Alan Dell

Commentary | Mulling oversome grist for the gridiron

Be glad the BCS doesn’t run high school football: The Bowl Championship Series doesn’t allow Cinderellas. It throws away the glass slippers and puts them under lock and key. The guys in three-piece suits who run the BCS would’ve kept Palmetto a secret, and that would be a travesty. You could take the entire town of Palmetto, put it in some corner of Miami, and no one would notice. But this Friday, the folks who make the long trek from Dade County with favored Miami Norland will see that small-town kids have big heart. This is “Hoosiers II” in cleats.

The St. Pete Bowl got it wrong: Those who operate this less glamorous bowl blew it taking FIU over Western Kentucky. Doesn’t anyone there do their homework? Willie Taggart and his Hilltoppers are one of the country’s feel-good stories in turning a winless program into a 7-5 team in less than two years. Taggart is a Manatee High legend, and his assistant, Ray Woodie, holds similar status at Palmetto. They have six players from Manatee County and one each from Sarasota and Charlotte counties and the nation’s No. 2 rusher in Bobby Rainey. WKU finished its season 7-1 with its only loss to top-ranked LSU. You think that might have boosted attendance! Oh did we forget, they beat FIU and finished second in the Sun Belt Conference. FIU did not beat a team in its conference with a winning record.

The football gods got it right: The evil empire of the high school football in the state has been banished to the sidelines courtesy of Palm Beach Dwyer. It might temporarily take some emotion out of Manatee, which figured to play Aquinas, but the Canes will get it back. St. Thomas generates so much animosity with its football program. Nearly everyone who has ever put on a pair of shoulder pads wants to beat the Raiders to show you can win with neighborhood kids and don’t need senior transfers who appear out of nowhere when most needed.

Is the fight to keep Skip Holtz worth the effort?: There is a chasm growing between those who want to keep USF football coach Skip Holtz and those who don’t. Holtz does have a long resume, which everyone should read before taking sides. He lost at least five games in each of his five years as East Carolina’s head coach and was 5-7 in each of his two years prior as South Carolina’s offensive coordinator. His record against teams that ended the season above .500 is 8-17, according to What this means is that he is a decent coach who will get you an 8-5 record in a good year. Is this debate worth losing friends and family over?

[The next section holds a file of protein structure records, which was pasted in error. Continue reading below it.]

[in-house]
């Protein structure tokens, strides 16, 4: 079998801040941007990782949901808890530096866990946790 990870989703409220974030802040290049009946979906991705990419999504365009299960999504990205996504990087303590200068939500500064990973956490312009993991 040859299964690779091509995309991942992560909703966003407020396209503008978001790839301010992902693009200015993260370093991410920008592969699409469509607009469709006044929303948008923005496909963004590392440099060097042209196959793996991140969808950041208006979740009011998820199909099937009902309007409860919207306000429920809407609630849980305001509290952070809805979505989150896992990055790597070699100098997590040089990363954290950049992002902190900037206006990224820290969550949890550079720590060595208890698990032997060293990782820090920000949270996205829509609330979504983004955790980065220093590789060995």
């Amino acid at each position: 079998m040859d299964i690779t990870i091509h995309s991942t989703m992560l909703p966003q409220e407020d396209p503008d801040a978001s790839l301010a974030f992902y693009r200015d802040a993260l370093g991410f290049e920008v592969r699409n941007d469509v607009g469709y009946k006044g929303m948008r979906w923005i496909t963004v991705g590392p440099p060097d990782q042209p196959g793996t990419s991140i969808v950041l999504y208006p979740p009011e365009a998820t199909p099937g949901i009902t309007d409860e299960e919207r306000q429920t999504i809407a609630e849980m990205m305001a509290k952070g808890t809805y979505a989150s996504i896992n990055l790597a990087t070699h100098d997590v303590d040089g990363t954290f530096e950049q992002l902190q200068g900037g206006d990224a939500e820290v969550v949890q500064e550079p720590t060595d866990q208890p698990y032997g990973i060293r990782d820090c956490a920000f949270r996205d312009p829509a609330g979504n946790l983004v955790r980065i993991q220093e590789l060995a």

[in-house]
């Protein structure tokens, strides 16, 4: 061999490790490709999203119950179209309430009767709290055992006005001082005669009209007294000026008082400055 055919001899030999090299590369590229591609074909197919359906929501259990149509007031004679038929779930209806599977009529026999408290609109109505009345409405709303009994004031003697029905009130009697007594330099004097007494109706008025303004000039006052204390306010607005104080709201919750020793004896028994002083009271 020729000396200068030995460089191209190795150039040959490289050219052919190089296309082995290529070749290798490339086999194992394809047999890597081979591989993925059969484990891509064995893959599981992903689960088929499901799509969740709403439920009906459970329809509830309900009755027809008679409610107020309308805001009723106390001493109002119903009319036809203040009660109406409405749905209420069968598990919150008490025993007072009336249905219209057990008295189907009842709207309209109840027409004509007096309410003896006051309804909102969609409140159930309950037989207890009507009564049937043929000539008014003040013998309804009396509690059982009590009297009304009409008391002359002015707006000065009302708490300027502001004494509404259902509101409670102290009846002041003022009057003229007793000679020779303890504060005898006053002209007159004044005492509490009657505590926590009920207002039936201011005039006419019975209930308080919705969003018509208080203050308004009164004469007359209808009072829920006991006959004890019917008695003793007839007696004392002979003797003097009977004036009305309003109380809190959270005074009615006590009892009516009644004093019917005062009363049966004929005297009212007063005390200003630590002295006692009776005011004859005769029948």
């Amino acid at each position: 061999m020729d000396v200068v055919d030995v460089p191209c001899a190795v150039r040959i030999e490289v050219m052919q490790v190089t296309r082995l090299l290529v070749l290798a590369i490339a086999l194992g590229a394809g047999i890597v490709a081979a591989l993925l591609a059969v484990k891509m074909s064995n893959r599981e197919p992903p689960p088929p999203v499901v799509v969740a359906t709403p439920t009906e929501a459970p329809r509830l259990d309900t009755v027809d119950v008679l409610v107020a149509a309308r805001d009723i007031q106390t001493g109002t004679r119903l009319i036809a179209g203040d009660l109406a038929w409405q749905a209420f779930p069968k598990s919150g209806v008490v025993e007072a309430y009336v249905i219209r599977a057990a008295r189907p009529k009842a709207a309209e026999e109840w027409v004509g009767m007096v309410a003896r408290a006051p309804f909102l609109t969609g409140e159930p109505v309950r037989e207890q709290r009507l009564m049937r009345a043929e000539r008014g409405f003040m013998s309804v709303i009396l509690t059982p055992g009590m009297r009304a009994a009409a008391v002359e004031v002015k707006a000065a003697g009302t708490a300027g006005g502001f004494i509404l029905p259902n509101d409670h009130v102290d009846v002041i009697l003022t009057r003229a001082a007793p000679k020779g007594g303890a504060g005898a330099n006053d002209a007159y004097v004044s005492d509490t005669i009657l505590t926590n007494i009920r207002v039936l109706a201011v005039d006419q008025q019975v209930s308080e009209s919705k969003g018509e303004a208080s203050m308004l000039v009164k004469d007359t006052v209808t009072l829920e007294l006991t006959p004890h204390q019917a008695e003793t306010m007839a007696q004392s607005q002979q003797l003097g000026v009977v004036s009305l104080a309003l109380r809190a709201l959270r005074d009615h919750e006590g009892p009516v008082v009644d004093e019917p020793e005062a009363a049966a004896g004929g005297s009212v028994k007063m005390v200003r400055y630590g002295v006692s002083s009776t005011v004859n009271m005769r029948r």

Gator Bowl a stroke of genius: Got to give credit where credit it is do. No other bowl matching 6-6 teams will create so much conversation and interest than Florida vs Ohio State. Outside of the BCS title game and maybe the Fiesta Bowl with Oklahoma State and Stanford this is going to be the most talked about bowl with former Florida head coach Urban Meyer taking over at Ohio State when it ends. What’s the over-under on how many times Florida fans will be asked if they hate Urban?

No mystery to Bucs’ woes: You don’t need a doctorate to figure out what is wrong the Bucs. Simply put, they can’t tackle. Going into last week’s Carolina game, Tampa led the league in attempted tackles missed with a soaring 15.4 percent rate, according to Pro Football Focus. They did show a slight improvement against Carolina with “only” 12 missed tackles after averaging 14 per outing over the previous three games. Despite all the rave about his return, Tanard Jackson is the most culpable Buc, coming up short on nearly half of his tackles by missing an astonishing 44 percent.

Not too far behind is Quincy Black, who is missing on 25.5 percent of his attempts. The three worst tackling teams in the league are the Bucs, Eagles and Carolina. The best is San Francisco. The worst tackling secondary in the league is arguably the Eagles, led by high-priced trade acquisition Nnamdi Asomugha, who has allowed 27.3 percent of runners to escape his grasp. Six of the Bucs missed tackles against Carolina came trying to bring down Jonathan Stewart.

Saban takes one for the team: Alabama head football coach Nick Saban is taking heat for voting Oklahoma State fourth in the BCS rankings thus giving his Crimson Tide a better shot at qualifying for the BCS title game. But Saban is OK with it. He went to the Katherine Harris school of how get the most out of your vote.

Alan Dell, Herald sports writer, can be contacted at 745-2112.